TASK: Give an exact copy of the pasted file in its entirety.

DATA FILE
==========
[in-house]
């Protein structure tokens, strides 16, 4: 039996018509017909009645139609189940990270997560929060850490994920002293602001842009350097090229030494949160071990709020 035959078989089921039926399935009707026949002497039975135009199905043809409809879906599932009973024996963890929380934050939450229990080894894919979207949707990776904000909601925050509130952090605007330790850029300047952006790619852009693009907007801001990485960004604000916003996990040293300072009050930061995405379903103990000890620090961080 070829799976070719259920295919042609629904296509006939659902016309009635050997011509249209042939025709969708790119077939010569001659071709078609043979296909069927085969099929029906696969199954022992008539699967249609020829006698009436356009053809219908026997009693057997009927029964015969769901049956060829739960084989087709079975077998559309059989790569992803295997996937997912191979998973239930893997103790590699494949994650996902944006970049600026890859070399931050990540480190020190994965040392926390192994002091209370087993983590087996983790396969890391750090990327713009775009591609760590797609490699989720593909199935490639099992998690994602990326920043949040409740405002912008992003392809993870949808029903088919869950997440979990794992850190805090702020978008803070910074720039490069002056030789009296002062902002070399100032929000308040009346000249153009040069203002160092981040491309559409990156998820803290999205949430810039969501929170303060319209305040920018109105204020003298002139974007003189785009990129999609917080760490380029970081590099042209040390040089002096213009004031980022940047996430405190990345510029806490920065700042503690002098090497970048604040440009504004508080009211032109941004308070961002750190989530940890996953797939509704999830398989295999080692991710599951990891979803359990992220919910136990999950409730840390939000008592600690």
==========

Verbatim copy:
[in-house]
């Protein structure tokens, strides 16, 4: 039996018509017909009645139609189940990270997560929060850490994920002293602001842009350097090229030494949160071990709020 035959078989089921039926399935009707026949002497039975135009199905043809409809879906599932009973024996963890929380934050939450229990080894894919979207949707990776904000909601925050509130952090605007330790850029300047952006790619852009693009907007801001990485960004604000916003996990040293300072009050930061995405379903103990000890620090961080 070829799976070719259920295919042609629904296509006939659902016309009635050997011509249209042939025709969708790119077939010569001659071709078609043979296909069927085969099929029906696969199954022992008539699967249609020829006698009436356009053809219908026997009693057997009927029964015969769901049956060829739960084989087709079975077998559309059989790569992803295997996937997912191979998973239930893997103790590699494949994650996902944006970049600026890859070399931050990540480190020190994965040392926390192994002091209370087993983590087996983790396969890391750090990327713009775009591609760590797609490699989720593909199935490639099992998690994602990326920043949040409740405002912008992003392809993870949808029903088919869950997440979990794992850190805090702020978008803070910074720039490069002056030789009296002062902002070399100032929000308040009346000249153009040069203002160092981040491309559409990156998820803290999205949430810039969501929170303060319209305040920018109105204020003298002139974007003189785009990129999609917080760490380029970081590099042209040390040089002096213009004031980022940047996430405190990345510029806490920065700042503690002098090497970048604040440009504004508080009211032109941004308070961002750190989530940890996953797939509704999830398989295999080692991710599951990891979803359990992220919910136990999950409730840390939000008592600690």